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I've Got a Gut Feeling About Chocolate this Weekend

Just in time for Valentine's Day and the highly probable excessive chocolate consumption... a newly published study sheds light into another way cacao (chocolate) exerts its health benefits. The new research suggests the flavanols in cacao are modified by gut bacteria, and the resulting metabolites are what we absorb and experience health benefits from.

Flavanols are compounds found in a variety of plant-based foods and beverages, including tea, apples, grapes, and nuts. Cacao, however, is generally regarded as the most concentrated dietary source of these healthy compounds.

I'm going way back now, but in 2011, I described my research into biotransformation when I was developing a new ginseng product with a company I was with at the time. It's interesting that the scientific community still isn't acknowledging the impact of this phenomenon. This is why I feel in vitro studies are basically useless. There is just no way we can mimic in a test tube (currently, with today's technology) what happens in a biological system.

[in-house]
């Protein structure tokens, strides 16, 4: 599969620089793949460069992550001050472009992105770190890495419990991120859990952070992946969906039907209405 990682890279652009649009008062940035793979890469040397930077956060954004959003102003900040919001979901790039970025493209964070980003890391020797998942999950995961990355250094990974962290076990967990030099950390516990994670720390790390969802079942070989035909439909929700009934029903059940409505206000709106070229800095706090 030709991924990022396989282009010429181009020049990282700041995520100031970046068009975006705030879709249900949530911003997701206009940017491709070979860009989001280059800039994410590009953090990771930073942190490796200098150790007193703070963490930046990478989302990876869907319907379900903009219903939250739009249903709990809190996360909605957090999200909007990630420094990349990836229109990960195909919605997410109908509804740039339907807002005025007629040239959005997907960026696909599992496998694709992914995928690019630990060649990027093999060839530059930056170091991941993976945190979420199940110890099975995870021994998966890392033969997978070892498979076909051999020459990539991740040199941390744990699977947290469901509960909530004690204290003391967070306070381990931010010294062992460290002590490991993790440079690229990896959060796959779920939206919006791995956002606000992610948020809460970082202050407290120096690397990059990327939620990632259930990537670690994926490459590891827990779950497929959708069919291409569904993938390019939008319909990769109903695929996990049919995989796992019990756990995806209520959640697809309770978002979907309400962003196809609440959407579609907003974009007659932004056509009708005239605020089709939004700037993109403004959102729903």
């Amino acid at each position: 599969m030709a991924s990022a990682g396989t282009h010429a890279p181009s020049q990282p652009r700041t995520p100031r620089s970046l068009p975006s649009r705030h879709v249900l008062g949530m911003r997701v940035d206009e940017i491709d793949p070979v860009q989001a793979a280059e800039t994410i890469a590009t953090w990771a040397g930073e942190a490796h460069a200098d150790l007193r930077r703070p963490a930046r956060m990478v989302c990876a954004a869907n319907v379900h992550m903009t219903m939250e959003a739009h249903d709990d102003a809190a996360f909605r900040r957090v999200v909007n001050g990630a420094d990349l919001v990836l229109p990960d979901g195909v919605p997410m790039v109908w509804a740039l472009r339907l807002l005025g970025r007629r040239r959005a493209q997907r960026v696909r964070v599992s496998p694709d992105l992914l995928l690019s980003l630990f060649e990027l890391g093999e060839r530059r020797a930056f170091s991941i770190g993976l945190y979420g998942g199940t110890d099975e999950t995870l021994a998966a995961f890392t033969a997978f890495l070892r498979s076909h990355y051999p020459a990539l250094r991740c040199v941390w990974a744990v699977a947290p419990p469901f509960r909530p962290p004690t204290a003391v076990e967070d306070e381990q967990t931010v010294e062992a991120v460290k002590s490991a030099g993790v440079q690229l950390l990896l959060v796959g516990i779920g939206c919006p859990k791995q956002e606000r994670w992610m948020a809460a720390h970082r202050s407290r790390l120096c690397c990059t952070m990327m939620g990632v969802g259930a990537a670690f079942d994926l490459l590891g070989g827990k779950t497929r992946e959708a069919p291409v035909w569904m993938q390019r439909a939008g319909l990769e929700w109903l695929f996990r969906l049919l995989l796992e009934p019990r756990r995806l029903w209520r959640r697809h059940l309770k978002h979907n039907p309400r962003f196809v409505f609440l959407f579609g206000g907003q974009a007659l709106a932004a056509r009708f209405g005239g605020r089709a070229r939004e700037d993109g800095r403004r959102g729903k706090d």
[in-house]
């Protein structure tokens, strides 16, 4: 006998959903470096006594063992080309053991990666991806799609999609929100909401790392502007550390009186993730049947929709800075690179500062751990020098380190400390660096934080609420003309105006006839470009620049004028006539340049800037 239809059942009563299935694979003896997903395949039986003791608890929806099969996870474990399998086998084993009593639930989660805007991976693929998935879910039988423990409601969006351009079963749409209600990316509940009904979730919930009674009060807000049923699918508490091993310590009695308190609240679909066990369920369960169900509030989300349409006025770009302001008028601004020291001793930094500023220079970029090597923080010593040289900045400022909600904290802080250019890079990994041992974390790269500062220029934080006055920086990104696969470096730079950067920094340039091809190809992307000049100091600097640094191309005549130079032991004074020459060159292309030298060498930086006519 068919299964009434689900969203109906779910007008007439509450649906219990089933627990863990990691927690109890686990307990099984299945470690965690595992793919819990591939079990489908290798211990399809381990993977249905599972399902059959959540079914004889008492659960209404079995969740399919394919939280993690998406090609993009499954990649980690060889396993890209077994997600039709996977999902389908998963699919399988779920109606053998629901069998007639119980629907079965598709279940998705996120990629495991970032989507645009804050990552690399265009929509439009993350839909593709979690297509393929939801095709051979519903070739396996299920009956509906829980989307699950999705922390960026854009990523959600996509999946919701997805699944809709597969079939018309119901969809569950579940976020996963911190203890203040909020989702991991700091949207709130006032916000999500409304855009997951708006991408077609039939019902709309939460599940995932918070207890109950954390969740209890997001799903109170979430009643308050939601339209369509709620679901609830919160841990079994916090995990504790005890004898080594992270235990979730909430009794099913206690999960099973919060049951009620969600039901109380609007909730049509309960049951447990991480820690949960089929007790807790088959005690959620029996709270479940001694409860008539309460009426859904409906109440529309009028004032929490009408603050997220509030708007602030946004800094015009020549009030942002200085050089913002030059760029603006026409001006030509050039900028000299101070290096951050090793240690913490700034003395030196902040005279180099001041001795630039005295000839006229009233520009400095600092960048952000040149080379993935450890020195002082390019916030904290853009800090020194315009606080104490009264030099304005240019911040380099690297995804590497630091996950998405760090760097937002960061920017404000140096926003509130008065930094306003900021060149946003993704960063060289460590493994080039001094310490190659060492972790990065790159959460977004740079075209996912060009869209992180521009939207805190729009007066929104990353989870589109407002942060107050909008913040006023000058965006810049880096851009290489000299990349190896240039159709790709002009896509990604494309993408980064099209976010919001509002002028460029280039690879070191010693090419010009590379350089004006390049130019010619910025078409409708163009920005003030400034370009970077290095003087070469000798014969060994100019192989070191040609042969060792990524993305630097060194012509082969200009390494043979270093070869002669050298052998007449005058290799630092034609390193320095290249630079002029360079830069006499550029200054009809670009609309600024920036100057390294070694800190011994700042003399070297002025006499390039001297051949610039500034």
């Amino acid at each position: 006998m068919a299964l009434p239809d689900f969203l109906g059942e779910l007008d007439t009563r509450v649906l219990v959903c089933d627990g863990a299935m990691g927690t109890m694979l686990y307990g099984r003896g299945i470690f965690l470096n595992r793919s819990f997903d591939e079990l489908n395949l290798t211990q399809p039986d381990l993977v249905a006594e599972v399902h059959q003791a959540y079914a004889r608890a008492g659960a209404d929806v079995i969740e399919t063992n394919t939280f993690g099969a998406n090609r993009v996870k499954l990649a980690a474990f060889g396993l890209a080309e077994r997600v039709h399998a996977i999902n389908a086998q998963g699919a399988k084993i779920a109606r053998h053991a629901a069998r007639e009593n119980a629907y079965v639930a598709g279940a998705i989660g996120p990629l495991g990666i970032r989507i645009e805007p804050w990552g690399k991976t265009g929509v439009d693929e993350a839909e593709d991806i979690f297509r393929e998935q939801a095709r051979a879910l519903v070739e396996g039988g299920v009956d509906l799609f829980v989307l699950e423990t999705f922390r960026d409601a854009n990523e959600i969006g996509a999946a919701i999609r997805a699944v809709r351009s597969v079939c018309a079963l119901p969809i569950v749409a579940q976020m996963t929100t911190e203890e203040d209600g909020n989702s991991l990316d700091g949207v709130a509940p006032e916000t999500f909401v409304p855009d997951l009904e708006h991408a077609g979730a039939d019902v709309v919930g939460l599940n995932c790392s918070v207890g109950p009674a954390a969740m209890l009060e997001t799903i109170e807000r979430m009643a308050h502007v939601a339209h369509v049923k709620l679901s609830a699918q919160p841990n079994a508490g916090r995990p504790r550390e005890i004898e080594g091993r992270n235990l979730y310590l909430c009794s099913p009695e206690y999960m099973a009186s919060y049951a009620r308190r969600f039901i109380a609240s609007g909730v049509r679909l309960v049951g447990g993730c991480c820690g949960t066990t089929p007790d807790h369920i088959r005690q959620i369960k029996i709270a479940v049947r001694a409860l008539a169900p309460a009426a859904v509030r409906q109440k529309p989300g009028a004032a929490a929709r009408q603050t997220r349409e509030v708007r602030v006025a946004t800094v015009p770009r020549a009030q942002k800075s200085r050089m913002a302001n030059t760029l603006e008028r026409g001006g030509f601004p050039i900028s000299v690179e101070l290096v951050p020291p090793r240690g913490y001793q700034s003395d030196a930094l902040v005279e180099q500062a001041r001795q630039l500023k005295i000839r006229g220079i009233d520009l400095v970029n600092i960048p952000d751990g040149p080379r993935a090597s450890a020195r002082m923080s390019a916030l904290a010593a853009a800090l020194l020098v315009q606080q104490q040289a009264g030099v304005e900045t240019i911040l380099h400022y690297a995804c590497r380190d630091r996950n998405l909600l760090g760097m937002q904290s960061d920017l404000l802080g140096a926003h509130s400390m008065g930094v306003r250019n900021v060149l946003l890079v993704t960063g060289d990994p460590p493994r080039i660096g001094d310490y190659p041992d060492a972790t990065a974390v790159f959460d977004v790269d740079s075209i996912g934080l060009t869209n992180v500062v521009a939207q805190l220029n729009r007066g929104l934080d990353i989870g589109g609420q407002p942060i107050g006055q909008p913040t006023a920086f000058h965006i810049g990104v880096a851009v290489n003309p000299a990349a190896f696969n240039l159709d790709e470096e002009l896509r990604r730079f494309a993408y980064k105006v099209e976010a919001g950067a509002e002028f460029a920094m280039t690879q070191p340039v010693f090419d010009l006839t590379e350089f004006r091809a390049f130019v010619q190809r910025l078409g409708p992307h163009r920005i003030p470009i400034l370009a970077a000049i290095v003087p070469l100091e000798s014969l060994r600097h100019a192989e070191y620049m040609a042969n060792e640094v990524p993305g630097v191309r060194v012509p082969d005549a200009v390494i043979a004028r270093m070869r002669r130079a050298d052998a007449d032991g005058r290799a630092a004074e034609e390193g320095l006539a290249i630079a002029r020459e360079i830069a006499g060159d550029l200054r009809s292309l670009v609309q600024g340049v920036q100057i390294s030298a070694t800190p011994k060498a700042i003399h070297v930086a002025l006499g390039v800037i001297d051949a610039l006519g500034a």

Anyway, in this study, the researchers initially thought flavanols reduced toxin absorption through improvement of gut barrier function via interactions with the gut microbiome. In a series of associated animal studies, one reported changes in gut microbiome while another reported attenuated endotoxin levels.

While flavanols from a variety of dietary sources appear promising, cacao flavanols represent an emerging approach for intervention in metabolic syndrome. 

“Microbial metabolites of flavanols should be considered as potential contributors to the health effects of these compounds observed following oral administration,” the researchers noted.

“They are extensively produced and comparatively more bioavailable than the native compounds themselves.”

To my Canadian readers, hope you all enjoy the long weekend! Play safe and stay healthy.

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Source: Mechanisms by which Cocoa Flavanols Improve Metabolic Syndrome and Related Disorders

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